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Clean-Up
(Don’t forget to
involve the girls!)
Leadership Service Completion and
Feedback Form
Name:
___________________________________________________________
Event Name:
_____________________________________________________
Date of Event:
____________________________________________________
Leadership Role at Event: __________________________________________
Hours of Leadership Service (including planning time): ________________
Adult Facilitator Comments on My Leadership: _______________________
_____________________________________________________________
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_____________________________________________________________
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Signature of Adult:
________________________________________________
What did you enjoy most about being a girl mentor?
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_____________________________________________________________
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What was the most challenging part of being a girl mentor?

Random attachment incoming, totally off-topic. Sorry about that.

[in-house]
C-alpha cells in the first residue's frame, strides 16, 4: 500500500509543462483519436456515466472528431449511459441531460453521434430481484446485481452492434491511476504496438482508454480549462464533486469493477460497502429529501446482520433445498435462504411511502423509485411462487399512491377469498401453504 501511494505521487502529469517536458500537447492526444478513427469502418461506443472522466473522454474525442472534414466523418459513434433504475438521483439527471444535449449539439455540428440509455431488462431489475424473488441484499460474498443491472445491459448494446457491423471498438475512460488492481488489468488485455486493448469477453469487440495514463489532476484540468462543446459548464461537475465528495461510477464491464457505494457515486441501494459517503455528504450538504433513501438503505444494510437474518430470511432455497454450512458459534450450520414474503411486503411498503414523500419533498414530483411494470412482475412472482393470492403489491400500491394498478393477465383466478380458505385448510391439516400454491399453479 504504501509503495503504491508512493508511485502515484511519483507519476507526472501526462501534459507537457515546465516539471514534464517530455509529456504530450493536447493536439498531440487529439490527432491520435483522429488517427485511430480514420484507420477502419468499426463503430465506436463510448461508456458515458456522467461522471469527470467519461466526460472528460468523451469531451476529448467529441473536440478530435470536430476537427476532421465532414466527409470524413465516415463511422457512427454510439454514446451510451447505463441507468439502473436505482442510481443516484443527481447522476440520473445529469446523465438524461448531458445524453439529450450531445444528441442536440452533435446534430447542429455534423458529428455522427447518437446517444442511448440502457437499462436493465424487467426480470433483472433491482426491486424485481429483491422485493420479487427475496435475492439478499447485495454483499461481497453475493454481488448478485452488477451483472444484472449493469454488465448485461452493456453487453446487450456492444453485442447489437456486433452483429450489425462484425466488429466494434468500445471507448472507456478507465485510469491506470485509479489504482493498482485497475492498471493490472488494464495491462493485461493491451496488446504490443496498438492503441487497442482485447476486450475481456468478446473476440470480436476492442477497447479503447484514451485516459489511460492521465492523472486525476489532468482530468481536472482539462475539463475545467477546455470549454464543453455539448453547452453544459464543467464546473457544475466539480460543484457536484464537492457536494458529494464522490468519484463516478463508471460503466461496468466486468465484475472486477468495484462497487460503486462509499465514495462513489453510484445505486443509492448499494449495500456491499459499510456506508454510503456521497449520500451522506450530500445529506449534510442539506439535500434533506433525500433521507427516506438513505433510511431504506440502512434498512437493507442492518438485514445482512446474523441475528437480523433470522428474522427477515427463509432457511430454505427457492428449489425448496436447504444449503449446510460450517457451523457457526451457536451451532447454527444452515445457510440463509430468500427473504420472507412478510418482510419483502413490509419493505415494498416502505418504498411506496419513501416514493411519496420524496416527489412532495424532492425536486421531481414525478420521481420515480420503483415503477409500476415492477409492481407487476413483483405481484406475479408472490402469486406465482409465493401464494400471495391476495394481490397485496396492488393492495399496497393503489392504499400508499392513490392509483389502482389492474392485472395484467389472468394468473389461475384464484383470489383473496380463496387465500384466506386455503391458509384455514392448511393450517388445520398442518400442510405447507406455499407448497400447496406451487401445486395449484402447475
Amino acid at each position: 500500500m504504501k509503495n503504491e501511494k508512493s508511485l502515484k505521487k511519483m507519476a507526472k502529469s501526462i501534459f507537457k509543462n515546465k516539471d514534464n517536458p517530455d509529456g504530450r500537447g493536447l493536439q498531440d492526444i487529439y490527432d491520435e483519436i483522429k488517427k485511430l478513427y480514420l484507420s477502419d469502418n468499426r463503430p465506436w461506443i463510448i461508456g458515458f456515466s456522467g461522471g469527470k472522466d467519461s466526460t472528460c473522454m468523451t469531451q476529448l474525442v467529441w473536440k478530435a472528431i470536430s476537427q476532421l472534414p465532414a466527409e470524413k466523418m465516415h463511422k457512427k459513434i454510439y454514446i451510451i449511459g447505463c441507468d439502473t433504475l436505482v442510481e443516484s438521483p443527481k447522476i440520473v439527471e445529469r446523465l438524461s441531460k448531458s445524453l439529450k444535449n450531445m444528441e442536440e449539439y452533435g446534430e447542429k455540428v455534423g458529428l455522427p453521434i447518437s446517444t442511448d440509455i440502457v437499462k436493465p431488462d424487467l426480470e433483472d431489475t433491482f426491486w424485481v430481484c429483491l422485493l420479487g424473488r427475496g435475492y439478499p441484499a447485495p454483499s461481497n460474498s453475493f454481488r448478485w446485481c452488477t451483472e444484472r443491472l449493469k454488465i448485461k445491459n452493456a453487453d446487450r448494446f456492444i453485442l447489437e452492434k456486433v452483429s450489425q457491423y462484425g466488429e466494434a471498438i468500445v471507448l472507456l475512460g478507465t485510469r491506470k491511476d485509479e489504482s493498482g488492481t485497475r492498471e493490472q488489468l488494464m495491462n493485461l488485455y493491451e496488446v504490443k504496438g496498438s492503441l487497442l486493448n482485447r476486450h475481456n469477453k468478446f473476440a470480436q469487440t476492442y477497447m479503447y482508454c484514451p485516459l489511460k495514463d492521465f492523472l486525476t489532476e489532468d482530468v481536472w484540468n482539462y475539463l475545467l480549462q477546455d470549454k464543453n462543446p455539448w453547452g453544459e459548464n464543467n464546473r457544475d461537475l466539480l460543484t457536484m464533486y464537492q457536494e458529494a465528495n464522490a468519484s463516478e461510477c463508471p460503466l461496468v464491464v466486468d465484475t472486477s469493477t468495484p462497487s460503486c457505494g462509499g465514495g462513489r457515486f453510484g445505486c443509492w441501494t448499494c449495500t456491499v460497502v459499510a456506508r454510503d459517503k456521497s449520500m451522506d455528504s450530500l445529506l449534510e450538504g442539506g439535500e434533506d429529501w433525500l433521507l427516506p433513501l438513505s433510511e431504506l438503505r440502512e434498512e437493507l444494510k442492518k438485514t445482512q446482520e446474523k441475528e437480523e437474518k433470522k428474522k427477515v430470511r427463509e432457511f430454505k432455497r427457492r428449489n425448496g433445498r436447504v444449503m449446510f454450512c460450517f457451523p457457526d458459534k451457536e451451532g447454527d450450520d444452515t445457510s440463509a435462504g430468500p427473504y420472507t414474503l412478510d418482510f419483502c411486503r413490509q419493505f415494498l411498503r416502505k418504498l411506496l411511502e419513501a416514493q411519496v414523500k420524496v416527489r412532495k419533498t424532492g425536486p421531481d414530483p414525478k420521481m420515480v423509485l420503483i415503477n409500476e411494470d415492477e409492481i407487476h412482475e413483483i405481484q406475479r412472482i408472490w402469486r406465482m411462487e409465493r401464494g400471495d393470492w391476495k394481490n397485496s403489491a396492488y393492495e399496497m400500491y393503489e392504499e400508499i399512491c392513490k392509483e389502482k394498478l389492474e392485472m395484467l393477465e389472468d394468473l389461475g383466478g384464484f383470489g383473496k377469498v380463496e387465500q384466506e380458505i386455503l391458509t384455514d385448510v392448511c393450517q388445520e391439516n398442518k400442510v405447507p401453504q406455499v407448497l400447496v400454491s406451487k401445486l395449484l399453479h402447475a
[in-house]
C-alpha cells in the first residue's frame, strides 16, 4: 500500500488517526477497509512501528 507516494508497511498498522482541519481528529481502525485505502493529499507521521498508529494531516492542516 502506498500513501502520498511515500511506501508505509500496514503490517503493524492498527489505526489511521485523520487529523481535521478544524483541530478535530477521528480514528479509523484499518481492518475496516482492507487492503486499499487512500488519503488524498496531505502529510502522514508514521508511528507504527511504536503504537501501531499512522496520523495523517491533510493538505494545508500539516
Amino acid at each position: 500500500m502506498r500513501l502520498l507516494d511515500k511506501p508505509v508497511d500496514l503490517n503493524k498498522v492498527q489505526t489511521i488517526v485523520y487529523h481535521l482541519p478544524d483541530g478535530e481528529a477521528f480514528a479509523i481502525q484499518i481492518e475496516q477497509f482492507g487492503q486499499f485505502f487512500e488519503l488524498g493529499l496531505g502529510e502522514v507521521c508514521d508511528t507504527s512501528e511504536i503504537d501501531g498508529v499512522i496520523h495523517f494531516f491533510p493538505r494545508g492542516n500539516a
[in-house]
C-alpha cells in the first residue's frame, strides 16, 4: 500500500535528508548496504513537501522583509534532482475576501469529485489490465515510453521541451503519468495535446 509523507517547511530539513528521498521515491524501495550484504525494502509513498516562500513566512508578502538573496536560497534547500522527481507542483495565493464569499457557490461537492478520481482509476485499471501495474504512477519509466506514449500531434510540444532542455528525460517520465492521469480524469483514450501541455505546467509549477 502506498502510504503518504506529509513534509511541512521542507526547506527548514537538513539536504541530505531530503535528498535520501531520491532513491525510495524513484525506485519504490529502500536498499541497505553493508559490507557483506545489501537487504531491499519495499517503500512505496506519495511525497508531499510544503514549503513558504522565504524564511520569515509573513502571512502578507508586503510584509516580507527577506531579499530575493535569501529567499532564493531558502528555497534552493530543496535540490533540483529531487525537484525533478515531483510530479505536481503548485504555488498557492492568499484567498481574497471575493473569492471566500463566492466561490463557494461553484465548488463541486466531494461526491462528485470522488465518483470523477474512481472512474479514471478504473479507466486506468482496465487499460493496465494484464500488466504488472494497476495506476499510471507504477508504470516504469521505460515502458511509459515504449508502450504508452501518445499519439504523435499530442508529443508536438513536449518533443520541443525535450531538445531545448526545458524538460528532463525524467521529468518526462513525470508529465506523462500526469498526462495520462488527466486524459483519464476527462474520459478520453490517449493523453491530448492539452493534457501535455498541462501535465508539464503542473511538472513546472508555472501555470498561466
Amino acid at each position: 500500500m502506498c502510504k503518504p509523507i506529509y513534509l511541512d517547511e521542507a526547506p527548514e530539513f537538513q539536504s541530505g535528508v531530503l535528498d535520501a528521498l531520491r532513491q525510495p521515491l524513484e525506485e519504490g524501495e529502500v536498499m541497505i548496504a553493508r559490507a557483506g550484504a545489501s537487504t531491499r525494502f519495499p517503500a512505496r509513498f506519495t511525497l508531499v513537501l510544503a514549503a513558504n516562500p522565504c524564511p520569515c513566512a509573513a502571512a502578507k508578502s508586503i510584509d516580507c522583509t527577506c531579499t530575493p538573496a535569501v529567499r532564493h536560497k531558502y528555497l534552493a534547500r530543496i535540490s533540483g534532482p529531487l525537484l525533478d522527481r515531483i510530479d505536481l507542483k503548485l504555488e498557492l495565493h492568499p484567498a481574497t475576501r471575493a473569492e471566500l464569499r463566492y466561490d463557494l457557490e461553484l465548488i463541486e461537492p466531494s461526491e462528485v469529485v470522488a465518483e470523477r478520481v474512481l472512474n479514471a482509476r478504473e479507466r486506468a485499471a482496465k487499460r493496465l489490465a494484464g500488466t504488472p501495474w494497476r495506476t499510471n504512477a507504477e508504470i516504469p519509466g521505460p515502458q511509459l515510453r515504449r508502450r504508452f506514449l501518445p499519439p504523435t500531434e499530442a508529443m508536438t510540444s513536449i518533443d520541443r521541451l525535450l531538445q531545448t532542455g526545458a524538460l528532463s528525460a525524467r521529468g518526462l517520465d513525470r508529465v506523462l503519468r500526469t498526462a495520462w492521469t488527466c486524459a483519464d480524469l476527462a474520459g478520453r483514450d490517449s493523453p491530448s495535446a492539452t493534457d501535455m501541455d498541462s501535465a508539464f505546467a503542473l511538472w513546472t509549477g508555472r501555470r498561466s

_____________________________________________________________
_____________________________________________________________
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What was the most successful part of the activity you planned?
_____________________________________________________________
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What was the least successful part of the activity you planned?
_____________________________________________________________
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Leadership Service Completion and
Feedback Form
Name:
___________________________________________________________
Event Name:
_____________________________________________________
Date of Event:
____________________________________________________
Leadership Role at Event: __________________________________________
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Hours of Leadership Service (including planning time): ________________